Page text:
I was pleased to report that StART (St. Alban’s Regathering Team), comprised of approximately 30 clergy, staff, Vestrypersons and other parishioners, is up and running. Please contact any of the following subcommittee chairs should you wish to become involved or want to provide input in a particular area: (Worship: Dudley Winthrop; Music: Matthew Steynor; Technology: Deborah Potter; Facilities: Ted Swett; Op Shop: Robin Rudd; Kitchen Use: Barbara Manard; Christian Education: Emily Griffin and Jim Quigley; Communications: Megan King; Parish Life: Megan King; and, Finance: Hollis McLoughlin).  All groups are anticipated to have preliminary reports to the StART chair (me) by the time I return from vacation September 9. Focal, overarching issues currently include timing of re-gathering in person, the capacity of our buildings’ air-handling system to bring in fresh air, and ensuring that those who are allowed to use the building acknowledge the risk and promise to hold the church harmless. The latter is occasioned by the high likelihood that any lawsuit brought against  the church based on an allegation that a person contracted CoVid-19 in our facilities, would not be covered by our insurance.

    Junior Warden Ted Swett reported on ongoing contractor work to perform an engineering analysis of the extent to which our various heating systems recirculate indoor air as opposed to exchanging it with fresh air from the outside. Analyses of this type are being completed in facilities throughout the world based on emerging science that aerosolization of the CoVid -19 virus causes its spread to be potentially worsened by re-circulated indoor air.  While I don’t wish to get ahead of the engineering report or the work of StART, there is a likelihood that our HVAC systems will not achieve a clean bill of health (so to speak) with regard to bringing in fresh air. This, together with the metrics used to calculate how ubiquitous the virus is in our Region (which fluctuate but have not shown a steady decrease by any calculations), mean that it is much more than likely that in-person worship or other large indoor gatherings at St. Alban’s will not occur any time soon. Your parish leadership will continue to prioritize the health and safety of our beloved over all things, including our collective, understandable desire to be physically together.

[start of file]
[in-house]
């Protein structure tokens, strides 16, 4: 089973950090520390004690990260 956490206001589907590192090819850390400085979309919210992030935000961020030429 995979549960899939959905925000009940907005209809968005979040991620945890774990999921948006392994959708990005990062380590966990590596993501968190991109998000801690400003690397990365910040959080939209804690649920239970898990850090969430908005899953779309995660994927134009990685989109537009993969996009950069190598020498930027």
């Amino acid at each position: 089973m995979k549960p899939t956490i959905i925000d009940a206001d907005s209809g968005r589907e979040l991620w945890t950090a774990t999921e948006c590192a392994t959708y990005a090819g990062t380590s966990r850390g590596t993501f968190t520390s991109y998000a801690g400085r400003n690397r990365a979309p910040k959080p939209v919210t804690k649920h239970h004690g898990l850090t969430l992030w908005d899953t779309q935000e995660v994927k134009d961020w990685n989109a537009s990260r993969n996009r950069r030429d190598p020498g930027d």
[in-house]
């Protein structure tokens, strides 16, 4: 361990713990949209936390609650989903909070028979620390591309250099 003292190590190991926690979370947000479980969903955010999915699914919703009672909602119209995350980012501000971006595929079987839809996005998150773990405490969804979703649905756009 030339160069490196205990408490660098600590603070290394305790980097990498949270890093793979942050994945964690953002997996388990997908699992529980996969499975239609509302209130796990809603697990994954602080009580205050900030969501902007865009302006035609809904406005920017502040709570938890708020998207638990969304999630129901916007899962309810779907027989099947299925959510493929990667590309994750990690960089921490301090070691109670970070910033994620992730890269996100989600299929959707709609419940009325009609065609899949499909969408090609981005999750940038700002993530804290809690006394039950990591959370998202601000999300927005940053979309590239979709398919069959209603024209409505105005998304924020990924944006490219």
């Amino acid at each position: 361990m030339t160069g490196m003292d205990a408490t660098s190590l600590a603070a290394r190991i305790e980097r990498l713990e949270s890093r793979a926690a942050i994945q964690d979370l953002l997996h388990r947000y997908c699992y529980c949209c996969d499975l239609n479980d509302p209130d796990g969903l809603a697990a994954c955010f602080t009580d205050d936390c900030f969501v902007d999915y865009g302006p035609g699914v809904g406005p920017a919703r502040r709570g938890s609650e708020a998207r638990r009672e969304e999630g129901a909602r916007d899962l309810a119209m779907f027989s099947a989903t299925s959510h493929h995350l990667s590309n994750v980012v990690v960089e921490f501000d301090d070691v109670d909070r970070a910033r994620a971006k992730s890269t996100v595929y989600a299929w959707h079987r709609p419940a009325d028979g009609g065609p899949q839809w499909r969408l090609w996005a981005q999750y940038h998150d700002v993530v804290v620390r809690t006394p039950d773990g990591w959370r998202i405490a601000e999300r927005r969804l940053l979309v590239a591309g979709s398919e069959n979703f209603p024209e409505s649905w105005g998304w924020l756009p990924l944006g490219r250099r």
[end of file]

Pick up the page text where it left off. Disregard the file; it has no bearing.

Given that it may be some time before we see one another without a computer screen between us, many of you are like me and know it’s much harder to connect with your church family when you don't see each other at least once a week. But one way to keep in touch is our Alban Life blog. The blog is updated about once a month with news and stories from the parish. If you subscribe (and I hope you will), you’ll get new posts by email.  Want to suggest a topic? Deborah Potter.

    With prayers for your continued well-being, this report is

    Respectfully submitted,

    Ken Patterson, Senior Warden

    Vestry News, July 2020
    by Senior Warden Ken Patterson

    At the Vestry’s virtual meeting this month, the customary opening reflection was given by Rachel Colson who spoke of her participation, at the age of 23, in an Episcopal Young Adult Service Corps mission to Kenya. She was awestruck about how immediately welcomed she felt, and how very much “at home.” Her relationships there were marked by extreme generosity on the part of people who had little to spare. These memories have been on her mind as we deal with the current realities of the pandemic. Rachel observed that, while these memories sustain her, they also cause her to mourn the inability to be out in the world providing in-person support for others. During the pandemic, many are torn between seeing so much that needs to be done, while being cautioned about doing those things that require human contact. Other folks at the meeting responded about how much they relate to this feeling of loss when we ponder serving others “with one arm tied behind one’s back,” a frustration exacerbated by the fact that the “normality horizon” seems to keep moving further and further away.